Protein discovery could open up brown fat treatment targets

Jack Woodfield
Tue, 17 Oct 2017
Protein discovery could open up brown fat treatment targets
A protein has been identified which controls the conversion of white fat into brown fat, potentially helping to treat obesity.

The MKK6 protein has been shown to increase brown fat conversion in which lipids (fat cells) are burned to maintain body temperature. This helps to induce weight loss.

The findings, published in Nature Communications, are of significance because MKK6 was shown to be elevated in white fat tissue of people with obesity, and being obese increases the risk of developing type 2 diabetes.

Spanish scientists also discovered that MKK6 impeded the conversion of fat stores, so tackling this could lead to the development of new ways to treat obesity.

Brown fat is a very useful type of fat in the body, helping to generate heat instead of storing fat, and research is trying to understand how white fat, which stores calories, can be converted into brown fat.

Scientists from the Centro Nacional de Investigaciones Cardiovasculares Carlos III (CNIC) identified that deleting the MKK6 protein in mice protected them against diet-induced obesity and type 2 diabetes. This also increased their body temperature and ability to burn fat more easily.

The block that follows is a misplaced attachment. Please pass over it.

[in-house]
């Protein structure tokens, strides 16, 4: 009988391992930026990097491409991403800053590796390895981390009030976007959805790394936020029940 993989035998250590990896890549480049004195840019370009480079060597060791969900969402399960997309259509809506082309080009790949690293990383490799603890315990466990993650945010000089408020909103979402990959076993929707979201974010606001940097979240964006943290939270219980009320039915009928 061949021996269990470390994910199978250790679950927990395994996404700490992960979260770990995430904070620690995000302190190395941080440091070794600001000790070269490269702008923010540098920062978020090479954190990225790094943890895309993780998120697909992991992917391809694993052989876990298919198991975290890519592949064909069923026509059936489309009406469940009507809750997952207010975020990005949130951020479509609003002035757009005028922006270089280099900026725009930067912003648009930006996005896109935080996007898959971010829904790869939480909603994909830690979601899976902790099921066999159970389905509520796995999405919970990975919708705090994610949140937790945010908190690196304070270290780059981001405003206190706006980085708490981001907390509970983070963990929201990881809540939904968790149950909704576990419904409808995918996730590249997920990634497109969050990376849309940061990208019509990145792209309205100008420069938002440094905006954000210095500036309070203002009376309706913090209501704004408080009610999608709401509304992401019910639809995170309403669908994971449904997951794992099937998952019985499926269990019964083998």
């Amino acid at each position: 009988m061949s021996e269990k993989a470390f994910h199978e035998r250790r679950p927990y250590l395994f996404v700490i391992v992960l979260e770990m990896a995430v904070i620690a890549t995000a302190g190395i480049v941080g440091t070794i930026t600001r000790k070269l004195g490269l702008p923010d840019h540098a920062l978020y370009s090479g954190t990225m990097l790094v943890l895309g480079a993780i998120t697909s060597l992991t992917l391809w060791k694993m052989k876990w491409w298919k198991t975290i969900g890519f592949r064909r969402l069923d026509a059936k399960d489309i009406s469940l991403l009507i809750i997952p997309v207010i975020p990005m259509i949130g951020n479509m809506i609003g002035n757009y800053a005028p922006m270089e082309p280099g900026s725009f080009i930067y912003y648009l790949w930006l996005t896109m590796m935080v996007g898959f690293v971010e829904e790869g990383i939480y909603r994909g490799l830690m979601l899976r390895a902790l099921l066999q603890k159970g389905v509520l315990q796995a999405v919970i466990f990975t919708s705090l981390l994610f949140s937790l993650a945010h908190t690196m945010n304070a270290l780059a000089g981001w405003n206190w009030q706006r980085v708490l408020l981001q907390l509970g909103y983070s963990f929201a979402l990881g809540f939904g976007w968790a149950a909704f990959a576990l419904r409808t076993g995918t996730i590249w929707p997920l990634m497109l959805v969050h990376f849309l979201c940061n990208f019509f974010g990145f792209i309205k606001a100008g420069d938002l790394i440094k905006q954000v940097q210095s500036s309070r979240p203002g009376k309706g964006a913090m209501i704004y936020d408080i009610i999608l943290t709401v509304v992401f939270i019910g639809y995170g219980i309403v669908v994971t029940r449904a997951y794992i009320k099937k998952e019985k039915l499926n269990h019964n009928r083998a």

Additionally, the elimination of MKK6 in mice that were already obese prevented further weight gain and led to a drop in body weight.

Lead author Dr Guadalupe Sabio says his team were particularly fascinated by the discovery that "white adipose tissue can be converted into brown adipose tissue, thus increasing body temperature".

Dr Nuria Matesanz added that the results indicate people who are obese lose the ability to activate brown fat or convert white fat into brown.

However, people with obesity can lose weight and regain control of their health by adopting a healthy diet and getting regular exercise. Visit our Low Carb Program for guidance on reducing your risk of type 2 diabetes and also putting type 2 diabetes into remission.
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